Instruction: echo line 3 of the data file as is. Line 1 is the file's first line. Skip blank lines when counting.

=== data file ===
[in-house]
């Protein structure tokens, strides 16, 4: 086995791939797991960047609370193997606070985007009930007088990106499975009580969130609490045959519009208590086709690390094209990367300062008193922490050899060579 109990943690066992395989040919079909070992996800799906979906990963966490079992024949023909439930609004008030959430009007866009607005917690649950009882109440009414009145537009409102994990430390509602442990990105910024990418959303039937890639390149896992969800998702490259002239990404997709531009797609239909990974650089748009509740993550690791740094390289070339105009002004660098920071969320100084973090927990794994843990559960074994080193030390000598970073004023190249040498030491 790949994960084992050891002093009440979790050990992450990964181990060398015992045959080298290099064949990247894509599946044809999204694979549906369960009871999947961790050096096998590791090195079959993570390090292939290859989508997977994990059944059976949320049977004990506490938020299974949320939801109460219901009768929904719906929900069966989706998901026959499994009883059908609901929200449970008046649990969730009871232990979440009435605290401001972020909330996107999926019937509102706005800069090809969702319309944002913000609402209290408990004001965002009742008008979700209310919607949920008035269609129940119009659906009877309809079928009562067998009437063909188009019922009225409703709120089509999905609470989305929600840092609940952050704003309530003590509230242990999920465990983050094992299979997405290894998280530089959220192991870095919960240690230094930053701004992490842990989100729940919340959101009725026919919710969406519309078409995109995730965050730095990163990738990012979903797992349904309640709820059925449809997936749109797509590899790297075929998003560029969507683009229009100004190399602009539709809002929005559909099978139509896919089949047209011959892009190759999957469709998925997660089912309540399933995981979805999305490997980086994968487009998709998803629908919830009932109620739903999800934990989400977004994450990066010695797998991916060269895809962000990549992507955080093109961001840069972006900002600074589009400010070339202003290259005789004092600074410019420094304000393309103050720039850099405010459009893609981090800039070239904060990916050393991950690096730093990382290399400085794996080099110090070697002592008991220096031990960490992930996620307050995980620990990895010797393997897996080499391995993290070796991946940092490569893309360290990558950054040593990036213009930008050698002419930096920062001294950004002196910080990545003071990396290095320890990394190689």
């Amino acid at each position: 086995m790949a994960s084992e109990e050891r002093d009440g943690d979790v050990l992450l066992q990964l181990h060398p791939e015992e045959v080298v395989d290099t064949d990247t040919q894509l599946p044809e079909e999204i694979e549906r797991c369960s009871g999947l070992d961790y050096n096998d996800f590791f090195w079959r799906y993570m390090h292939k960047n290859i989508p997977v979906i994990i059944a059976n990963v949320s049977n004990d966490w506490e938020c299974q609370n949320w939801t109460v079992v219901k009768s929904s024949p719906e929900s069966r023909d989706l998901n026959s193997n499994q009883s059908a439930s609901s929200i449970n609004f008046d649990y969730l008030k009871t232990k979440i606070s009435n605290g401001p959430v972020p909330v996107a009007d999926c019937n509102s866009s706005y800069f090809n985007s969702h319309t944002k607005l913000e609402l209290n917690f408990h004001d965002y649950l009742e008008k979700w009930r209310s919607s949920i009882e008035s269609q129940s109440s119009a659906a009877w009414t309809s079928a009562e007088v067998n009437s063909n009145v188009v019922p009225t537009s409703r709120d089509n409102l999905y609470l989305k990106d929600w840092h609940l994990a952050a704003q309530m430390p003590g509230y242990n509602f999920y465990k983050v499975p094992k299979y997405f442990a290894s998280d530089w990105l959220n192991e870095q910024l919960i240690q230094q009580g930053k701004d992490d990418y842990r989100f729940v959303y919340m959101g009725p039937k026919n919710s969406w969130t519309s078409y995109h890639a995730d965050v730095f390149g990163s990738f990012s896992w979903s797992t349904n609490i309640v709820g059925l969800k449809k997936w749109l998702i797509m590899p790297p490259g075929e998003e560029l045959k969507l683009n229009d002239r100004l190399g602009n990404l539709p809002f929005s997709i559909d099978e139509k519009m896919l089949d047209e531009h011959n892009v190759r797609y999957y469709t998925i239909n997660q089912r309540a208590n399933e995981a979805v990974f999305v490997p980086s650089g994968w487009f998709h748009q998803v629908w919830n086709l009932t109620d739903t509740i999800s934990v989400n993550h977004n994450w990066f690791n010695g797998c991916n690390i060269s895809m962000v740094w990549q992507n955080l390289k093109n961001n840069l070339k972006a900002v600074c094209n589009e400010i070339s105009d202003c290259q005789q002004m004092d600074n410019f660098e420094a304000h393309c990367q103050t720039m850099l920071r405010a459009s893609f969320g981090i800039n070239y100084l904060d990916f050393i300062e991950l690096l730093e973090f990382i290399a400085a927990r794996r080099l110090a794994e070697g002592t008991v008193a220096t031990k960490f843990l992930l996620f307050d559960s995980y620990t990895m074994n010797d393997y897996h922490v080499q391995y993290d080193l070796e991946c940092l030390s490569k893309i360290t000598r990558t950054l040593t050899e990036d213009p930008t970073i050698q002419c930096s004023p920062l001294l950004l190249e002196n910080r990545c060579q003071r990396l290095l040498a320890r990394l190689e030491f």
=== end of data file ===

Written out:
């Amino acid at each position: 086995m790949a994960s084992e109990e050891r002093d009440g943690d979790v050990l992450l066992q990964l181990h060398p791939e015992e045959v080298v395989d290099t064949d990247t040919q894509l599946p044809e079909e999204i694979e549906r797991c369960s009871g999947l070992d961790y050096n096998d996800f590791f090195w079959r799906y993570m390090h292939k960047n290859i989508p997977v979906i994990i059944a059976n990963v949320s049977n004990d966490w506490e938020c299974q609370n949320w939801t109460v079992v219901k009768s929904s024949p719906e929900s069966r023909d989706l998901n026959s193997n499994q009883s059908a439930s609901s929200i449970n609004f008046d649990y969730l008030k009871t232990k979440i606070s009435n605290g401001p959430v972020p909330v996107a009007d999926c019937n509102s866009s706005y800069f090809n985007s969702h319309t944002k607005l913000e609402l209290n917690f408990h004001d965002y649950l009742e008008k979700w009930r209310s919607s949920i009882e008035s269609q129940s109440s119009a659906a009877w009414t309809s079928a009562e007088v067998n009437s063909n009145v188009v019922p009225t537009s409703r709120d089509n409102l999905y609470l989305k990106d929600w840092h609940l994990a952050a704003q309530m430390p003590g509230y242990n509602f999920y465990k983050v499975p094992k299979y997405f442990a290894s998280d530089w990105l959220n192991e870095q910024l919960i240690q230094q009580g930053k701004d992490d990418y842990r989100f729940v959303y919340m959101g009725p039937k026919n919710s969406w969130t519309s078409y995109h890639a995730d965050v730095f390149g990163s990738f990012s896992w979903s797992t349904n609490i309640v709820g059925l969800k449809k997936w749109l998702i797509m590899p790297p490259g075929e998003e560029l045959k969507l683009n229009d002239r100004l190399g602009n990404l539709p809002f929005s997709i559909d099978e139509k519009m896919l089949d047209e531009h011959n892009v190759r797609y999957y469709t998925i239909n997660q089912r309540a208590n399933e995981a979805v990974f999305v490997p980086s650089g994968w487009f998709h748009q998803v629908w919830n086709l009932t109620d739903t509740i999800s934990v989400n993550h977004n994450w990066f690791n010695g797998c991916n690390i060269s895809m962000v740094w990549q992507n955080l390289k093109n961001n840069l070339k972006a900002v600074c094209n589009e400010i070339s105009d202003c290259q005789q002004m004092d600074n410019f660098e420094a304000h393309c990367q103050t720039m850099l920071r405010a459009s893609f969320g981090i800039n070239y100084l904060d990916f050393i300062e991950l690096l730093e973090f990382i290399a400085a927990r794996r080099l110090a794994e070697g002592t008991v008193a220096t031990k960490f843990l992930l996620f307050d559960s995980y620990t990895m074994n010797d393997y897996h922490v080499q391995y993290d080193l070796e991946c940092l030390s490569k893309i360290t000598r990558t950054l040593t050899e990036d213009p930008t970073i050698q002419c930096s004023p920062l001294l950004l190249e002196n910080r990545c060579q003071r990396l290095l040498a320890r990394l190689e030491f």